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Eric7100
 
 
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Eric7100
 
 
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About the 2nd Grade LTS
Old 10-29-2009, 06:09 PM
 
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I recently began "living my dream" of teaching in a second grade classroom at a local elementary school. The principal of that school had received several recommendations for me from his own staff (who witnessed me teach in the building). I was placed in this second grade class (of mostly male students) in what he termed as "ornery boys." They have had five teachers so far this school year, due to the fact that their teacher is having surgery for cancer and their various substitutes have not lasted. The principal really wanted a male teacher in the room, and he strongly believed that I was the perfect fit.

In fact, everything has gone very well. I have connected with the students in a very positive manner, and the principal and his staff have been impressed with my performance.

I had already been placed in the second grade classroom. I was already establishing myself as their teacher. Then today, the principal pulled me out of the classroom because, upon fulfilling his obligation to check on my references, he contacted my former principal, who gave me a negative recommendation. Everybody (and everybody's kitchen sink) that I worked with last year knew that her negativity towards me was unjustified, and that I got the raw end of the deal in working for her. But now she has screwed me.

Suddenly, I find myself out of this teaching position simply because she would not recommend me. The principal insists that I need a written letter of recommendation from her in order to be successful in my future job searches. He also would like to see one from her in order to clear up the "hole" left in my work history by her negative reference, and to possibly be considered for future positions at his school.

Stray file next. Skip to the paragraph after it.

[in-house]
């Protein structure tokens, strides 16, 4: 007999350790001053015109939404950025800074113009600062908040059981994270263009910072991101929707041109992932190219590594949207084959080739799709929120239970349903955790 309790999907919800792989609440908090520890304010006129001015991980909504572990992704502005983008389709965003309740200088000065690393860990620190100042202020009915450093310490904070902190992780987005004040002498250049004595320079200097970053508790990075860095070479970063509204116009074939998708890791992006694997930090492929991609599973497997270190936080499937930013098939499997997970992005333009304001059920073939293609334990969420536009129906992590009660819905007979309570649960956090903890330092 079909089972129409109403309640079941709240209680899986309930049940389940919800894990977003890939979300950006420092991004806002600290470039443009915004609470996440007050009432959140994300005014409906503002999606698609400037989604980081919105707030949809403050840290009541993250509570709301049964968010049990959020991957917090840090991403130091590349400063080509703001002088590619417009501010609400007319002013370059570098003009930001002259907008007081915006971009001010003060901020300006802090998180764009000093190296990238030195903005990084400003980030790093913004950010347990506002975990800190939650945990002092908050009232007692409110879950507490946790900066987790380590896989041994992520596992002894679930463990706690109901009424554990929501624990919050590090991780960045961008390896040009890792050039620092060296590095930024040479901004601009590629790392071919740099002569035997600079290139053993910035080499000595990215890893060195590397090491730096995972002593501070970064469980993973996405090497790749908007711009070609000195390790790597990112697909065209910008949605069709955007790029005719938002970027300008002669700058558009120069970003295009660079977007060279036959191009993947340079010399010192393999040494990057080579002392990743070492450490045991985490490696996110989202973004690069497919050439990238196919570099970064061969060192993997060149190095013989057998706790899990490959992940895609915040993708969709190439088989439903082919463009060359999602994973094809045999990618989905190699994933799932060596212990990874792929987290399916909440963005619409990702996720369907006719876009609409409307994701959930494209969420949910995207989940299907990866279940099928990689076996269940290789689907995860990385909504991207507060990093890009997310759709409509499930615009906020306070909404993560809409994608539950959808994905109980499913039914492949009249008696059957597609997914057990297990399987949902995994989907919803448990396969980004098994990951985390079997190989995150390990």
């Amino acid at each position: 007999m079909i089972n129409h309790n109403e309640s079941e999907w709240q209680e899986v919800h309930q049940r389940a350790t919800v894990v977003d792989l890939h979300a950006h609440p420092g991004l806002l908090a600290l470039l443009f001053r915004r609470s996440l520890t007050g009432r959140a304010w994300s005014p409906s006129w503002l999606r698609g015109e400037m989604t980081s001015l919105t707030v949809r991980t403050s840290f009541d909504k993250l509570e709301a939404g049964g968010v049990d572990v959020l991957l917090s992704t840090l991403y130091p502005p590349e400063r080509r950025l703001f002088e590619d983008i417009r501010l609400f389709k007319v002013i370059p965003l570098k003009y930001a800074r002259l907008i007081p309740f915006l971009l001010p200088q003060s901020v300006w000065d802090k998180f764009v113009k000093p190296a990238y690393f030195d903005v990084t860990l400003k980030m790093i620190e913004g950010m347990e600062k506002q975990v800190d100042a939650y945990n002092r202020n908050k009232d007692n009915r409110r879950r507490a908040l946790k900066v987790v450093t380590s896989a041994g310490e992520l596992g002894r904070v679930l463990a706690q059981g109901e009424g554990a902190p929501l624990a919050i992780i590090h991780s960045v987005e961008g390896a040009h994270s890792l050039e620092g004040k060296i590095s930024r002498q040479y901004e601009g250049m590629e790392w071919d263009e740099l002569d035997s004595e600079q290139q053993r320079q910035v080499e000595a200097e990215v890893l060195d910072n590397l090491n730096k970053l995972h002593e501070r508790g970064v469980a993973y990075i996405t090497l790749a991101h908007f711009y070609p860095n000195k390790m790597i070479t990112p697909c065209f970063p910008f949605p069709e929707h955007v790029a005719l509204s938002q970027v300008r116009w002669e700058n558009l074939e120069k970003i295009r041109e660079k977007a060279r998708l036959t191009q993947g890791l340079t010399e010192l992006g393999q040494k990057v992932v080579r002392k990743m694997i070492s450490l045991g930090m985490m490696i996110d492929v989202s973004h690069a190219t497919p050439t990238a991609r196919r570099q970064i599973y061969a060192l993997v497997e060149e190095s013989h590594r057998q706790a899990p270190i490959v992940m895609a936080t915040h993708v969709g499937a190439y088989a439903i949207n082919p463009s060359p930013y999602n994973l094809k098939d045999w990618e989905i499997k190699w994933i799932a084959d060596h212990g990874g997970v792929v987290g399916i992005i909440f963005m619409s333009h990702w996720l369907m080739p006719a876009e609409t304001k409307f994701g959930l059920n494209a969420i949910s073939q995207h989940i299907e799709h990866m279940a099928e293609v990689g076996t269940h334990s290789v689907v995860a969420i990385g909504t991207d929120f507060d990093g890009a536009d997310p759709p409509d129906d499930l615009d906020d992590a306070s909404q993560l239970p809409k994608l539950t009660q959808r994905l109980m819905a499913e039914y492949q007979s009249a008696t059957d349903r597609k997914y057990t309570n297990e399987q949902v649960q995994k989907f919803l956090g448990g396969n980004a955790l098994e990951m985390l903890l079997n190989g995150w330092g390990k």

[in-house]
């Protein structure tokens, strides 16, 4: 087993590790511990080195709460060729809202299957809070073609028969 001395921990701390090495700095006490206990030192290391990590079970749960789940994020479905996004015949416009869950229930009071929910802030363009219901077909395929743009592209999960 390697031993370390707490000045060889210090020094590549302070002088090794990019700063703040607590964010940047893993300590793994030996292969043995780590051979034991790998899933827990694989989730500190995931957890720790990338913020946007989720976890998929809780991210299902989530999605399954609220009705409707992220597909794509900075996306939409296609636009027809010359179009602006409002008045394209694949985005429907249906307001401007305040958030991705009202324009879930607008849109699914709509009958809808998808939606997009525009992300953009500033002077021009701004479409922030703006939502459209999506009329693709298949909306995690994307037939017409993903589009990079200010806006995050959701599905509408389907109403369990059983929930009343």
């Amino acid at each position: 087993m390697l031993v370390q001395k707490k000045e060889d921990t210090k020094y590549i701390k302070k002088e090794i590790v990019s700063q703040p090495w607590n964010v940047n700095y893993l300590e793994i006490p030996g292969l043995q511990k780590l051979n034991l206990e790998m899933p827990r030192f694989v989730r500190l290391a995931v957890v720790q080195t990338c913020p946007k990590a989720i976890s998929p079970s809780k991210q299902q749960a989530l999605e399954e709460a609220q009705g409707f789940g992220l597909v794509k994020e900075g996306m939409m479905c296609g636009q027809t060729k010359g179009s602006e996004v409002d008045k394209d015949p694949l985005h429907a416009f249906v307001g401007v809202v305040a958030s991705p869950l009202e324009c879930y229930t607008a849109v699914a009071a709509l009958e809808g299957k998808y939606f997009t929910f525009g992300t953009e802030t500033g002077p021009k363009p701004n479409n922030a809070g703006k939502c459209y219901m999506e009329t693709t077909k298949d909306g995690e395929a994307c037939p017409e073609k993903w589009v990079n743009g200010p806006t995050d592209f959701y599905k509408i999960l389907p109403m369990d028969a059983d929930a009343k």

In the meantime, he has agreed to write his own letter of recommendation for me, based on my excellent performance this week. He has also asked me to stay in the second grade classroom throughout next week, until the permanent teacher is officially there.

I feel as though I have been shot. I had this one in the bag. The kids had really begun connecting with me, and just today, they all said that they wanted me to be their teacher. Too bad administrators never listen to the students.


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Ball Three Ball Three is offline
 
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Whatever Happened To "Seeing Is Believing?"
Old 10-29-2009, 10:32 PM
 
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I can picture it now.

A ballplayer is called up to a major league team. A few weeks later he's batting
.350, the team is winning, and the fans love him. Then the manager calls him in
and says, "Joe, I'm sorry but I'm sending you back to the minors. I just talked to
your former manager and he says you're a lousy hitter."

Not likely. Except in a field like education, where theory trumps reality.

Even assuming for the sake of discussion that your former principal was correct in
her evaluation of you, wouldn't your current performance make it clear that you've
GOTTEN BETTER?? Isn't IMPROVEMENT what education is supposed to be all about??
And wouldn't this improvement make the prior evaluation, even if accurate,
irrelevant??

Good luck. I'm sure with your ability you'll land on your feet before long, even if
not at your present school. Please keep us posted.
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yoohoo yoohoo is offline
 
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Old 10-30-2009, 05:07 AM
 
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how did this person get this job??!!! WTH!! is this person thinking???? you have been witnessed by other people in the building and got raving reviews and even got recommended for a class...and to take that all away from the kids!!! SAD!!!

is the last principal the only place you worked? what about former co-workers? they don't count as far as referrals? can you start a letter campaign to get yourself reinstated?
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kjuda kjuda is offline
 
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Old 10-30-2009, 05:33 AM